The Aesthetic Side of Debriefing

Desiree Diaz
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Debriefing in healthcare simulation is a delicate blend of art and science, requiring facilitators to master the intricacies of both reflective practice and structured feedback. This comprehensive approach not only aids in uncovering the thought processes behind decision-making but also nurtures transformative learning experiences. This article delves into the importance of debriefing, offering insights into enhancing this crucial phase of simulation training through intentional thought, cultural humility, and active engagement strategies.

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Debriefing is both an art and a science. There is research on the effects of a good structured debrief which encapsulates both constructive feedback and reflective practice. Reflection couches one’s actions and deliberates on the action: in-action, on-action, and beyond-action (Dreifuerst, 2009; Schon, 1984). Uncovering the thinking that underpins reasoning and actionable decision-making requires intentional thought and focus. Therefore, a facilitator who can combine the art and science of reflection while also debriefing a learner with relevance and compassion is critical. 

Mezirow (1997) noted that it is inherent within adult learning principles to feel a need to learn the information for learning to occur. Moreover, his theory of Transformative Learning, includes four phases: a) having experiences; b) making assumptions; c) challenging perspectives; leading to d) experiencing transformative learning. The art and science of debriefing foster these phases. By incorporating the aesthetic art of debriefing, the facilitator brings relevance for the learner’s purview and blends the contextual clinical components while also focusing on a sense of cultural humility. This is not easy or intuitive. In an effort to encourage the global community to refine their debriefing skills there are some added thoughts regarding the debriefing process for consideration.

Find a hook or a common need to engage the learner that entices them to want to understand and comprehend the content beyond the experience being a requirement. Is there a local statistic that makes it relevant? Was there a sentinel event, near miss or health disparity in the area? Is this such a common occurrence in healthcare that mastery is essential for practice? Incorporate these into the learning objectives for the simulation (Cite Objectives Standard). Explain to the learner this relevance in prebriefing prior to the simulation to set the stage for the simulation-based activity and debriefing.

Recognize that cultural humility (Foronda, 2020) is not just about incorporating diversity or varying cultures into the patient or context of the scenario. It is also needed in the debriefing. Consider how as a facilitator, learning and psychological safety are intertwined for all the learners (Kolbe et al., 2020). Is the debrief space welcoming to varying ideas? Have you set the stage in the prebriefing regarding the expectations of openness and cultural humility? Establishing shared mental models can be the foundation for understanding the relevance of perceived information, comprehending its meaning, and directing patient-centered actions. Ensuring that prebriefing focuses on key elements and scenario objectives, fosters psychological safety, and ensures comfort and familiarity with the simulation environment all foster cultural humility and enhance simulation-based learning (Potter et al., 2022).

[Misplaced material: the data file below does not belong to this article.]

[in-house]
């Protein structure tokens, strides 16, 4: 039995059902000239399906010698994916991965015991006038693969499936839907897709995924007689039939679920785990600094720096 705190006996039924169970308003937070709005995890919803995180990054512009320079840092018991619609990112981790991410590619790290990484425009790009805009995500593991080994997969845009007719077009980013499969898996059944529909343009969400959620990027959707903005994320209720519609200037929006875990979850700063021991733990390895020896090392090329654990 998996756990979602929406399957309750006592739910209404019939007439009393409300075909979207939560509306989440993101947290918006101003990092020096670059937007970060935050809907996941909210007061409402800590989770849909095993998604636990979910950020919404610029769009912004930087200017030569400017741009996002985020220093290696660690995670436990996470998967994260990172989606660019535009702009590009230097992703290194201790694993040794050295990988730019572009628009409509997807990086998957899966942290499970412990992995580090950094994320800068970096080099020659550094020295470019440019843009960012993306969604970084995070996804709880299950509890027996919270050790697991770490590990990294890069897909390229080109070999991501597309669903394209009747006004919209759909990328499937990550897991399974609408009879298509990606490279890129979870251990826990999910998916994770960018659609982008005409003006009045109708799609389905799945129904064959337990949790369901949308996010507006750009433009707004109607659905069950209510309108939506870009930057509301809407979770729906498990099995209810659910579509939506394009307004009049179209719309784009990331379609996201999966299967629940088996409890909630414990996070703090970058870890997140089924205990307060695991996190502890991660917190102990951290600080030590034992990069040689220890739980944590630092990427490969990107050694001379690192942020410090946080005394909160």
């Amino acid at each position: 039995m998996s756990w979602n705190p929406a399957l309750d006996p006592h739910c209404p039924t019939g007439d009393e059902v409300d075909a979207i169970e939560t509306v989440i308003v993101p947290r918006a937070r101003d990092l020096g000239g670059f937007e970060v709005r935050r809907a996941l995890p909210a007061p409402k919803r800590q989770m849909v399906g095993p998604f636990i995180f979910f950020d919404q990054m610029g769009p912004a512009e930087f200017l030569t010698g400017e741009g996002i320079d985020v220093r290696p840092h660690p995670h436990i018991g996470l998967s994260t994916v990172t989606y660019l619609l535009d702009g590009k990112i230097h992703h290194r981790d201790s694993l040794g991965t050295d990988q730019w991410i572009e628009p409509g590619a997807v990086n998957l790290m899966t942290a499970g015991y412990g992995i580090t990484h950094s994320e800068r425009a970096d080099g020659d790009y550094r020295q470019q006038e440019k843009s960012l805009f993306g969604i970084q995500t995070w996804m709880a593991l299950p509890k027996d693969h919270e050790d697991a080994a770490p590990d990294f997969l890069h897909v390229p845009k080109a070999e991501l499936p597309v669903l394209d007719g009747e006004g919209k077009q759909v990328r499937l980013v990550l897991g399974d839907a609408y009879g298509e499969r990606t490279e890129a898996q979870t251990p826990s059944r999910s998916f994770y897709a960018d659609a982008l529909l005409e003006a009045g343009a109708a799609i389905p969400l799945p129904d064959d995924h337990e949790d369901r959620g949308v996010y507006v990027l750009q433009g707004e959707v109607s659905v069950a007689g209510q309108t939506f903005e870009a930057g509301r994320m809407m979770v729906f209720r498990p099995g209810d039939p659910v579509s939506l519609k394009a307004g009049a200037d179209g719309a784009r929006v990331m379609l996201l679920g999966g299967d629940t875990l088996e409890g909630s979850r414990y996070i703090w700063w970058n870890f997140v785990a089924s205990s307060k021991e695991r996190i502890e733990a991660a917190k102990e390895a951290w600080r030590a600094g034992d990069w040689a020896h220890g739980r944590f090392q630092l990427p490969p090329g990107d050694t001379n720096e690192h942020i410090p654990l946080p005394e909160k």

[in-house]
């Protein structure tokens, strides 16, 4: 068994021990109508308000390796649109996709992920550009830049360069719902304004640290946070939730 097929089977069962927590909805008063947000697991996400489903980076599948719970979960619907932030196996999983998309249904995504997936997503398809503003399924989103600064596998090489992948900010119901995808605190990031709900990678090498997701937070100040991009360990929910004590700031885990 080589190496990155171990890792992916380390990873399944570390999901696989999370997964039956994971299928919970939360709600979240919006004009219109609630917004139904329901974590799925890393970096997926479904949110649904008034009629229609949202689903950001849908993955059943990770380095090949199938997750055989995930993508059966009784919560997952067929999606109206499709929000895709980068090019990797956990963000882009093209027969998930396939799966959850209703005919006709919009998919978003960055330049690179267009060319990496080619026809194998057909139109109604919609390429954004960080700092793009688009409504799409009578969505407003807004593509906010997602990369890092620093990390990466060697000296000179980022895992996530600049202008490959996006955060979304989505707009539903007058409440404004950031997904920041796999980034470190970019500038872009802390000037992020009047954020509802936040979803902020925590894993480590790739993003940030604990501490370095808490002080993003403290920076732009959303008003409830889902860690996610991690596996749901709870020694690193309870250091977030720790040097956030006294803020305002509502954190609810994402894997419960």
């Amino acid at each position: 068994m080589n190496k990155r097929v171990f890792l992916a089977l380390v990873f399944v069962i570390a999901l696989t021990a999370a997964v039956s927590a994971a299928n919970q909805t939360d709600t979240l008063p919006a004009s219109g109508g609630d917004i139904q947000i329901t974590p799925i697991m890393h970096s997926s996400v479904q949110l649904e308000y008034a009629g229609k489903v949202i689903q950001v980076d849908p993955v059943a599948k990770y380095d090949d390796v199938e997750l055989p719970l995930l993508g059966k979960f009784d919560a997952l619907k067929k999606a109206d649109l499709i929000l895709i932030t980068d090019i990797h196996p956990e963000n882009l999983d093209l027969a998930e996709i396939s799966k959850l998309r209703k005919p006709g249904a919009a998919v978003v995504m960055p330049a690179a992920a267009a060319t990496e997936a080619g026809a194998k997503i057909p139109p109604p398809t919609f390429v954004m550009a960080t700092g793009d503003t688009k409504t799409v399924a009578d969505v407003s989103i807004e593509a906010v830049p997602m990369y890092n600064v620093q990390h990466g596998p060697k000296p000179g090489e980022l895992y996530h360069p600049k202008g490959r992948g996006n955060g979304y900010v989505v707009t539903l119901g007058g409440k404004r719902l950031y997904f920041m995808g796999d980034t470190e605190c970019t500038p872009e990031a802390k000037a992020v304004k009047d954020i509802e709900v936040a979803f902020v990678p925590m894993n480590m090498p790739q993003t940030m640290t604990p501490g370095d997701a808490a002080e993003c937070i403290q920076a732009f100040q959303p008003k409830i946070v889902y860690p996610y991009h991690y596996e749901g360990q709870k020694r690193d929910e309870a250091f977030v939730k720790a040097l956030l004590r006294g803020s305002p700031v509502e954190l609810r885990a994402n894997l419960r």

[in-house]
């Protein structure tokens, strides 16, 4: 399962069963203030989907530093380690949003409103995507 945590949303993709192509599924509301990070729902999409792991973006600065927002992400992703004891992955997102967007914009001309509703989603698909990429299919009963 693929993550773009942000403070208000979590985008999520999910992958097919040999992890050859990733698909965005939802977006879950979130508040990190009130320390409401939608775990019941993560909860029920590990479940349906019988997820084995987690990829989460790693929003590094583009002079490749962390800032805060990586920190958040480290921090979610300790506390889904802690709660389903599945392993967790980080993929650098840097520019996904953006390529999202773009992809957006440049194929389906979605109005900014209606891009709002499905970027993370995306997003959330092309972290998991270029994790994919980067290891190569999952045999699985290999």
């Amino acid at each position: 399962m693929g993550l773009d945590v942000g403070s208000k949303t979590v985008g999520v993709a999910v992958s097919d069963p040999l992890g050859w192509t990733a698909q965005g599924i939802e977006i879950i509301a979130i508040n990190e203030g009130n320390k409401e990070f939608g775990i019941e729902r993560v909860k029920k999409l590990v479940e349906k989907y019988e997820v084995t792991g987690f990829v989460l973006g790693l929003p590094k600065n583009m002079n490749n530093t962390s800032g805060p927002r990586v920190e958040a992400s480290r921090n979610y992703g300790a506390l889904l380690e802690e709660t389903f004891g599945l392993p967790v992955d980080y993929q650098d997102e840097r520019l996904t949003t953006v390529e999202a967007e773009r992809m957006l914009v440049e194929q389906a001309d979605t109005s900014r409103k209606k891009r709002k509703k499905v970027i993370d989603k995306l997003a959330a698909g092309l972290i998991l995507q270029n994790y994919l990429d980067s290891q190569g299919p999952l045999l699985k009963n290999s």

Think about how the art and science debriefing can be combined? Have you considered active listening (citation)? Have you reflected on your silent language? What is your body and facial expression saying to the learners? Active listening can be demonstrated by a simple head nod. This needs to be blended with probing questions for the learner and/or group to feel comfortable to continue exploring their ideas.

These are some simple steps that can create an enhanced debriefing process by encouraging all learners to actively engage while accommodating the affective side of the brain. Debriefing in simulation is critical for learning. Incorporating both the art and science of debriefing by focusing on the aesthetic aspects will enhance learner engagement and outcomes.


Dreifuerst, K. T. (2009). The essentials of debriefing in simulation learning: a concept analysis. Nursing Education Perspectives, 30(2), 109-114. 

Foronda, C. (2020). A theory of cultural humility. Journal of Transcultural Nursing, 31(1), 7-12. 

Kolbe, M., Eppich, W., Rudolph, J., Meguerdichian, M., Catena, H., Cripps, A., Grant, V., & Cheng, A. (2020). Managing psychological safety in debriefings: A dynamic balancing act. BMJ Simulation and Technology Enhanced Learning, 6(3), 164. 

Mezirow, J. (1997). Transformative learning; Theory to practice. New Directions for Adult and Continuing Education, 74, 5-12. 10.1002/ace.7401

Potter, A. L., Dreifuerst, K. T., & Woda, A. (2022). Developing Situation Awareness in Simulation Prebriefing. Journal of Nursing Education, 61(5), 250-256. 

Schon, D. A. (1984). The reflective practitioner: How professionals think in action (Vol. 5126). Basic books. 


Desiree Diaz

Desiree Diaz

PhD, APRN-BC, FSSH, FAAN International Association for Clinical Simulation and Learning (President-elect) University of Central Florida College of Nursing Simulation Technology Innovation and Modeling Center View all Posts
Kristina Thomas Dreifuerst

Kristina Thomas Dreifuerst

PhD, RN, CNE, ANEF, FAAN Director, PhD Program and Professor Marquette University College of Nursing View all Posts

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